Microsoft will almost certainly announce the long awaited V2 HoloLens V2 at the Mobile World Congress 2019 on Feb. 24, and the big question about everyone's mind will be how they solved the View Field issue that has followed the device's reputation since its launch in 2016.
The HoloLens V1 field of vision is often described as an observer in the virtual world with a letterbox slot, and Microsoft is expected to dramatically improve this in version 2.
In a lengthy conversation with the ZEISS forum at Oberkochen in December 2018, Bernard Ceres, Microsoft's optical architect / hololens partner may have given the game away.
It is revealed that the key to good speech mix reality is fast, accurate eye tracking, as shown in the chart below.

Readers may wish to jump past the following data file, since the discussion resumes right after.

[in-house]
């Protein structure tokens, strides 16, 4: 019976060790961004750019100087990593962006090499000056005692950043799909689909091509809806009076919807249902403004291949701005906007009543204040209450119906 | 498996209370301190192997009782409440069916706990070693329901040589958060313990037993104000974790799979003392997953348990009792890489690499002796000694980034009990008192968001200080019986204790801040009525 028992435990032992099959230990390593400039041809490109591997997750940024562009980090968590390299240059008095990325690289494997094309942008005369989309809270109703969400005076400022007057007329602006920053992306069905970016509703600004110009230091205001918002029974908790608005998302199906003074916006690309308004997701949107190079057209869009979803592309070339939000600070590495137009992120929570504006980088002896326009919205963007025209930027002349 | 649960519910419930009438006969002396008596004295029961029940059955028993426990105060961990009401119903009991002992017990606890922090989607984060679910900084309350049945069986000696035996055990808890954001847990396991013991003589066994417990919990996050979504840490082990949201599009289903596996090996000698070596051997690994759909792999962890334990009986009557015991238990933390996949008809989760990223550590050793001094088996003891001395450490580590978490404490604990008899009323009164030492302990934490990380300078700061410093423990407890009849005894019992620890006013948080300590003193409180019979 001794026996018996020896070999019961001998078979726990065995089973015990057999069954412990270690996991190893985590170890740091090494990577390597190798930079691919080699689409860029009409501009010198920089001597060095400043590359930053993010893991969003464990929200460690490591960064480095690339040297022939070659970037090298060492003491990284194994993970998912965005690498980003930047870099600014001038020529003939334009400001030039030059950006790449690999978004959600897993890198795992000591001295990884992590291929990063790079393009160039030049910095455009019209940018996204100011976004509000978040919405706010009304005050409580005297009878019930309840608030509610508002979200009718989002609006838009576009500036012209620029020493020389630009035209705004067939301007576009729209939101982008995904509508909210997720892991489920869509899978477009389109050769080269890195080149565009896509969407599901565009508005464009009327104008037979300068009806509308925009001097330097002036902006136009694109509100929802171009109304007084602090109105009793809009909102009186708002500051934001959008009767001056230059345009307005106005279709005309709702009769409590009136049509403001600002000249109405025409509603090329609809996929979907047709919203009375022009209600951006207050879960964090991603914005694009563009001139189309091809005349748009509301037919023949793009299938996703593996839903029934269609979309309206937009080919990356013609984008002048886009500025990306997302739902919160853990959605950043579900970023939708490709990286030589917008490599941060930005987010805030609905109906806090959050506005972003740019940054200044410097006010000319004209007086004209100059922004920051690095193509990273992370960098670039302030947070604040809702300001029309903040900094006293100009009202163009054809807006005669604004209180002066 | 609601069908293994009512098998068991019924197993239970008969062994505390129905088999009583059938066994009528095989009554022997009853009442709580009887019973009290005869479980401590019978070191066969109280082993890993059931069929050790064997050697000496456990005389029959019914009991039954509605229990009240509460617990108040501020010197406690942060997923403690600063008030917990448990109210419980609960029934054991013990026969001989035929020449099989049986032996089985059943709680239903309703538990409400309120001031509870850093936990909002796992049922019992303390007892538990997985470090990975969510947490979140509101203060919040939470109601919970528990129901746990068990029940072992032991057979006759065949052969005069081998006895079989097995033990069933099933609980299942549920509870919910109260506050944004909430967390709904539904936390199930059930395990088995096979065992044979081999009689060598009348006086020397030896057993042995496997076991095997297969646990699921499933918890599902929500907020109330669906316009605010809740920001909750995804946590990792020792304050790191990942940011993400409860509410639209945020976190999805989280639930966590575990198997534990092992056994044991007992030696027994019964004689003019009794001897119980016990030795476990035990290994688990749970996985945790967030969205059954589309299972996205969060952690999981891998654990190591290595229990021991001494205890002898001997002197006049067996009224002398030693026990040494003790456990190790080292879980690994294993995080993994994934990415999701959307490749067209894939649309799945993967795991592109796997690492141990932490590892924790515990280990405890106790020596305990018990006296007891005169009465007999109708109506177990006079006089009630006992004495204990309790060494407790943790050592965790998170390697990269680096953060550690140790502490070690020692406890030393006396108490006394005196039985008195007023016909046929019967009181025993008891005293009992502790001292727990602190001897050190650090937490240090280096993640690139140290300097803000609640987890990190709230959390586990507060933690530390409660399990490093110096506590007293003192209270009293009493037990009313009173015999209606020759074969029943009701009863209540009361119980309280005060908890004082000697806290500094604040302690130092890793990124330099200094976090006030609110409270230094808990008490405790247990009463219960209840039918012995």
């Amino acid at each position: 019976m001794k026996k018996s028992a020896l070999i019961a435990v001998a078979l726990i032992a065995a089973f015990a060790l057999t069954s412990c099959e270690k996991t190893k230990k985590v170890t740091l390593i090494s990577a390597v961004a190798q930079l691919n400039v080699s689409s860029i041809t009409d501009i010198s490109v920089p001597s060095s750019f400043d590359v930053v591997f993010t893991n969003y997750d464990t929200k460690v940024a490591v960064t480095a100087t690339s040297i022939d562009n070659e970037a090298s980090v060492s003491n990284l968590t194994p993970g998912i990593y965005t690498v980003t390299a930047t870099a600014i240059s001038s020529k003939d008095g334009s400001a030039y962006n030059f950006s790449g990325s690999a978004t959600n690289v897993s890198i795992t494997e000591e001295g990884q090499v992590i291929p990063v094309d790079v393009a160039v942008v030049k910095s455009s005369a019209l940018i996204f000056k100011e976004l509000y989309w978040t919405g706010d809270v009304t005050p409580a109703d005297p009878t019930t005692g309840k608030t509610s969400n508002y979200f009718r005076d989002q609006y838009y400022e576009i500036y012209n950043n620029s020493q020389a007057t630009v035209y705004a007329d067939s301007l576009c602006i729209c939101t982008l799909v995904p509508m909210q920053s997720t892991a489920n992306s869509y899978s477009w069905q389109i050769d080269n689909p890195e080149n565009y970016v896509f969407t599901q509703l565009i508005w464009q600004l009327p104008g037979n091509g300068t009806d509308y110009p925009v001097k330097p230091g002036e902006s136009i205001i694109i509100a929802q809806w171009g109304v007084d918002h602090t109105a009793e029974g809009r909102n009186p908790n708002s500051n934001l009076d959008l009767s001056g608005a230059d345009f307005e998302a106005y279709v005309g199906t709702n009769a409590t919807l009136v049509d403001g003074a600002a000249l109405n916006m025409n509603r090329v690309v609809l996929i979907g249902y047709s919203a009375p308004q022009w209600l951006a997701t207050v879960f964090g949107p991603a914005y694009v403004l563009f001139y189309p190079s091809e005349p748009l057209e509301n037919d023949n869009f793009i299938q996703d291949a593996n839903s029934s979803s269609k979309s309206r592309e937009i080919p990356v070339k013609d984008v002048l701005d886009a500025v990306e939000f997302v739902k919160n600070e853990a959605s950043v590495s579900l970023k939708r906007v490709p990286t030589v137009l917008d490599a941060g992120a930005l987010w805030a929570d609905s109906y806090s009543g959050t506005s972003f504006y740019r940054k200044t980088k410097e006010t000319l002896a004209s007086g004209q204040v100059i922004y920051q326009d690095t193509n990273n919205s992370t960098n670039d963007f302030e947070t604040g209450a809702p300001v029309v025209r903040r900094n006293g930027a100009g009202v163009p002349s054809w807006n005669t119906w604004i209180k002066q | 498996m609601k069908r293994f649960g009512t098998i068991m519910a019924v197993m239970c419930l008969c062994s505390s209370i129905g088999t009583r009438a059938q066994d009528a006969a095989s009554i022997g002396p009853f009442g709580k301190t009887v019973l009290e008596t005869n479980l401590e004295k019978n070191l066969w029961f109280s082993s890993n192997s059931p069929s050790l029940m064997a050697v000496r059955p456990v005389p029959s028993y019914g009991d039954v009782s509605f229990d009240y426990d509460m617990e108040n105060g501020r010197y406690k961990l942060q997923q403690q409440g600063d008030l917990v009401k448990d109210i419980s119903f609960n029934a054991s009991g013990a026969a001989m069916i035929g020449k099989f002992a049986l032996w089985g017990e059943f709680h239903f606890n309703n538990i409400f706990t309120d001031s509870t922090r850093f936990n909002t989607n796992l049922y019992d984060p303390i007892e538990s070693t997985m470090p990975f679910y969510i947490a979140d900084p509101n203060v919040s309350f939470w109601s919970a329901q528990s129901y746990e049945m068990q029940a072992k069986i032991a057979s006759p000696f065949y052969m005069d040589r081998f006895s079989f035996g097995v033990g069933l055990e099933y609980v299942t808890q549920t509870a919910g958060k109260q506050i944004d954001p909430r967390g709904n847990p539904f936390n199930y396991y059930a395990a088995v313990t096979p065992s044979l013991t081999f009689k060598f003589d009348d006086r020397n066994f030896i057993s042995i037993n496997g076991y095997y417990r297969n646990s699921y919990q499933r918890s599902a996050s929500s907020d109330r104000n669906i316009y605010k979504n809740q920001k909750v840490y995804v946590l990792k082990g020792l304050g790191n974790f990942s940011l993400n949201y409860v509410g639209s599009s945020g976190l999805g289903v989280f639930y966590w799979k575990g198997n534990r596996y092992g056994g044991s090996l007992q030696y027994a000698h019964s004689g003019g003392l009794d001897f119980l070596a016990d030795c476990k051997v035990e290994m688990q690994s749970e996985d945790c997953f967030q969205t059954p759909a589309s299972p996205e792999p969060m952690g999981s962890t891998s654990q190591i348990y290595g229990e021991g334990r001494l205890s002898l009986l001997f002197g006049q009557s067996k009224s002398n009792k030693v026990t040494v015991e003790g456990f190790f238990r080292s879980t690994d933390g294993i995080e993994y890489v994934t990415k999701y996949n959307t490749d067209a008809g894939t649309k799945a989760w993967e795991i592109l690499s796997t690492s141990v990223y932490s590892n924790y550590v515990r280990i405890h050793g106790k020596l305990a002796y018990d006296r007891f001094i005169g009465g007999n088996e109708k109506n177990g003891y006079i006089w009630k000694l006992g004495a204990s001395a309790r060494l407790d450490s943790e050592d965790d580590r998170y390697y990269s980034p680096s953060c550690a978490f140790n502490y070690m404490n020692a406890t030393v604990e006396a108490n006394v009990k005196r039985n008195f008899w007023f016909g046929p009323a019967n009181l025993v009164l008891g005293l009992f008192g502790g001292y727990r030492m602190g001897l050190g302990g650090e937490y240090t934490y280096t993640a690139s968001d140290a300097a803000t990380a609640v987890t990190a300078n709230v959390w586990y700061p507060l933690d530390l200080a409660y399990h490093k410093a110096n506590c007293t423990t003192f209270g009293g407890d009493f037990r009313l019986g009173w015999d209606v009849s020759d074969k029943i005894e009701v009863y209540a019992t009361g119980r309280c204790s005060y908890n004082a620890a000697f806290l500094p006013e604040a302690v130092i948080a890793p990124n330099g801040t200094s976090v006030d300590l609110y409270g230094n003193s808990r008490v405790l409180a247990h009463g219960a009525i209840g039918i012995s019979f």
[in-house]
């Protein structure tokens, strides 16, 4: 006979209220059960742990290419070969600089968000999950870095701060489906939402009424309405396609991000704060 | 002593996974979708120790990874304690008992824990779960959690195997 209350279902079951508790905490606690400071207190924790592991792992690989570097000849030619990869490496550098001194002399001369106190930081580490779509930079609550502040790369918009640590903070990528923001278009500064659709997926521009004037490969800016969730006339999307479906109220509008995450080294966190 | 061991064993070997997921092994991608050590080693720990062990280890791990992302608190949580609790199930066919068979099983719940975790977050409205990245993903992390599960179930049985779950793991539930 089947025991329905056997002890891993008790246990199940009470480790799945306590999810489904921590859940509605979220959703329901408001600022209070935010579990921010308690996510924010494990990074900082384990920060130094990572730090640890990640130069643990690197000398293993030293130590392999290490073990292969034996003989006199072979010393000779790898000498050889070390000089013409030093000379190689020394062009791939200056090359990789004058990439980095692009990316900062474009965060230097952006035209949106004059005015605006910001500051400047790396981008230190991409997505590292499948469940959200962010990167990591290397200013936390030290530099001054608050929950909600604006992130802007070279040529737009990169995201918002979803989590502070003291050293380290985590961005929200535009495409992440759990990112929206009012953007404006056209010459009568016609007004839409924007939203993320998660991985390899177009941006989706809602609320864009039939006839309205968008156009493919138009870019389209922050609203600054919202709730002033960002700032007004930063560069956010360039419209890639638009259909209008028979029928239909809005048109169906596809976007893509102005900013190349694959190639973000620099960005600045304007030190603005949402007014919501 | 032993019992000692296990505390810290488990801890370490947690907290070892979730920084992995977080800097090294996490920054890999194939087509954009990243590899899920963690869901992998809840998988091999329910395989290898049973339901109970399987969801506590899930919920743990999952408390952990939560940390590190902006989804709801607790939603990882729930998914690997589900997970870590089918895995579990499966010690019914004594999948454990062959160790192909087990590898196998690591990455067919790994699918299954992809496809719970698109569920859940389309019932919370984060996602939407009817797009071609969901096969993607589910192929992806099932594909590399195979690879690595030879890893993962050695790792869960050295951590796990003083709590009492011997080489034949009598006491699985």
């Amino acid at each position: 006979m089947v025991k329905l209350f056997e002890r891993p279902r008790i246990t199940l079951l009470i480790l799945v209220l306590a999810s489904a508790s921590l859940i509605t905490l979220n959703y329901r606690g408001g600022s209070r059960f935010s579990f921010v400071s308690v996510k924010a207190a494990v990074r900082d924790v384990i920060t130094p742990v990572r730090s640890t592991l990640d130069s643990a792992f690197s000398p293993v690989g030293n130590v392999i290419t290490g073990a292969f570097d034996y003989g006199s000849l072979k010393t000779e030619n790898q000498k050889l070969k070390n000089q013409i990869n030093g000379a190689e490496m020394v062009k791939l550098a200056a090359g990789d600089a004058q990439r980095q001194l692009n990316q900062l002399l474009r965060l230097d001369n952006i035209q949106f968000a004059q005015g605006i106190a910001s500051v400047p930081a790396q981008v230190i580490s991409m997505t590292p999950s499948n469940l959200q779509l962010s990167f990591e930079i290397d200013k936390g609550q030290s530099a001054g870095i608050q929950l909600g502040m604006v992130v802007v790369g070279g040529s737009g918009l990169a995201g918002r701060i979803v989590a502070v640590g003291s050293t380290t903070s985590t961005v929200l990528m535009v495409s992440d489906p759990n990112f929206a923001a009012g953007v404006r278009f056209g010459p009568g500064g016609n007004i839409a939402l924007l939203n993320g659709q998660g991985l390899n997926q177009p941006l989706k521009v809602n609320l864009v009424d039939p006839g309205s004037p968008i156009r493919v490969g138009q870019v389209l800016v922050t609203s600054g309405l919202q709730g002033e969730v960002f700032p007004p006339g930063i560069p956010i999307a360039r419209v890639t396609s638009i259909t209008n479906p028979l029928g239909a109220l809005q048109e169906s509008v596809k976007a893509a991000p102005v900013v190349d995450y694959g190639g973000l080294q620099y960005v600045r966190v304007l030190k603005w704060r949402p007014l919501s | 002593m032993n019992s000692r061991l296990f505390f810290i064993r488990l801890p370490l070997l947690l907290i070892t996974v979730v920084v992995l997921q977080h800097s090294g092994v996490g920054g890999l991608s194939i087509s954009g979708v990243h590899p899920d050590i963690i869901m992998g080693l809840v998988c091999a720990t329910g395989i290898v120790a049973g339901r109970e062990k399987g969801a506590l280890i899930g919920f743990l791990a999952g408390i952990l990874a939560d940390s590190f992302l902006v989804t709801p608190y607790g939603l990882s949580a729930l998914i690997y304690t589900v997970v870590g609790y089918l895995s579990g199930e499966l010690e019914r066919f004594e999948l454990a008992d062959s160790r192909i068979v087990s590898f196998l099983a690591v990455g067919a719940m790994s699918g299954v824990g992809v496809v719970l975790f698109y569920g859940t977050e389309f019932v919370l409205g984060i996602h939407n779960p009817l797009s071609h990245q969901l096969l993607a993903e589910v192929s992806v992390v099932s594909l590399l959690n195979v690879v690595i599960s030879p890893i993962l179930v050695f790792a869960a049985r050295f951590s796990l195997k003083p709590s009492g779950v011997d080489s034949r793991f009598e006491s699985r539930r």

This idea is especially significant since the HoloLens V1 does not have any form of eye tracking, seemingly making it a first priority for Microsoft to solve for the next generation.
Kars goes on to explain that eye tracking significantly reduces the cost of creating a high resolution, large field of display holograms, no matter how large a virtual field of view, if it only rendered your fovea amount of calculation and rendering that needed a capped level for very manageability.
Kress does not explain which eye tracking system Microsoft will use. The industry standard is small, eye-catching cameras, but Microsoft has patented exotic ideas such as measuring the direction your student is addressing based on your corneal capacitance field, and other approaches, so you still see what Microsoft will surprise us with.
The conversation also reveals more details, so Microsoft sees HoloLens as an enterprise tool only, and does not expect to enter the consumer market (and it will probably leave it to Apple), and that Microsoft expects to make their money renting cloud processing to companies rather than the hardware itself.
The 90 minute talk can be seen embedded below: